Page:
Jal tarang

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jal tarang
JalTarang Omenad.jpg
Percussion instrument
Other names jaltarang, jal-tarang, jal-yantra, jalatarangam, jalatharangam
Classification Percussion
Hornbostel–Sachs classification 111.242.11
(Resting bells whose opening faces upward)
Developed before 4th to 6th centuries CE
Musicians
Milind Tulankar, www.jaltarang.com, Seetha Doraiswamy, Smt. Shashikal Arun Dani, Anayampatti S. Ganesan

The jal tarang (Hindi: जल तरंग, Urdu: جل ترنگ), jaltarang, jal-tarang, jal-yantra, jalatarangam or jalatharangam is an Indian melodic percussion instrument. It consists of a set of ceramic or metal bowls tuned with water. The bowls are played by striking the edge with beaters, one in each hand.

Earliest mention of Jal Tarang is found in Vātsyāyana's Kamasutra as playing on musical glasses filled with water.[1] It is one of the 64 Arts and Science to be studied by a maiden.[2]

It is rarely seen or heard, even though the gentle tinkle of its unique sound is quite pleasing. Literally, jal tarang means "waves in water" but indicates motion of sound created or modified with the aid of water. In the wave-instruments, it is the most prominent and ancient instrument. This traditional instrument is used in Indian classical music.

The jal tarang developed on the pattern of gongs of gamelan orchestras played in Java, Bali, and Burma (now Myanmar). Gongs of gamelan are made up of copper and other metal alloys and are molded in different shapes to create various musical notes. Holding bamboo sticks in both hands with cotton on the striking end of sticks, the gongs are gently struck to create the desired sound. Some scholars opine that in the ancient period these were in routine use around the eastern border of India.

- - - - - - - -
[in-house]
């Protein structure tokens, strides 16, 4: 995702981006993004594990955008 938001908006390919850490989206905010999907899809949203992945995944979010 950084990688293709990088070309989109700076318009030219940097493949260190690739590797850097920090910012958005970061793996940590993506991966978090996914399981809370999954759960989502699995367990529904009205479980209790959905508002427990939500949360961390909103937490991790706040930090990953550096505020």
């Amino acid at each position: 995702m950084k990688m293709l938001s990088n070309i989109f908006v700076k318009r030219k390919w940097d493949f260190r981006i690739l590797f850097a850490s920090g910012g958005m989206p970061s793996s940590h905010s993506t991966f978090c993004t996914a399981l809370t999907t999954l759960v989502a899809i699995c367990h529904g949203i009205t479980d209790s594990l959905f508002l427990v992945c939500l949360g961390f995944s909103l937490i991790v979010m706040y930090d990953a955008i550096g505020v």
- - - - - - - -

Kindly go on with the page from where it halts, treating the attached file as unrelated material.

Jal-tarang finds its first mention in Sangeet Parijaat. This medieval musical treatise categorizes this instrument under Ghan-Vadya (Idiophonic instruments in which sound is produced by striking a surface, also called concussion idiophones.) SangeetSaar considered one with 22 cups to be complete jal tarang and one with 15 cups to be of mediocre status. Cups, of varying sizes were made of either bronze or porcelain. Today only china bowls are preferred by artistes, numbering around sixteen in normal use. Cups for Mandra Swar (notes of lower octave)are large while those for Taar Swar (notes of higher octaves) are smaller in size. Water is poured into the cups and the pitch is changed by adjusting the volume of water in the cup. The number of cups depends on the melody being played. The bowls mostly are arranged in a half-circle in front of the player who can reach them all easily. The player softly hits the cups with a wooden stick on the border to get the sound. It's not easy to tune the instrument and needs some skill. During playing fine nuances can be reached if the performer is accomplished. SangeetSaar mentions that if the player can rotate the water through a quick little touch of the stick, nuances and finer variations of the note can be achieved.

Jal-tarang was also called jal-yantra in the medieval times. Poets of Krishna cult (also called Asht-chhap poets)have mentioned this instrument, but there is no mention in literature prior to this. Some contemporary Jal-tarang players of Carnatic music do attempt to produce Gamak often in the face of sounds going awry lacking required control.[3]

George Harrison played the jal-tarang on the title track of his 1982 album 'Gone Troppo'. In India, Seethalakshmi Doraiswamy is an accomplished Jaltarang player.

Jal tarang, range C6-F7

References[edit]

  1. ^ [1]
  2. ^ [2]
  3. ^ Lalmani Misra (1973). Bharatiya Sangeet Vadya.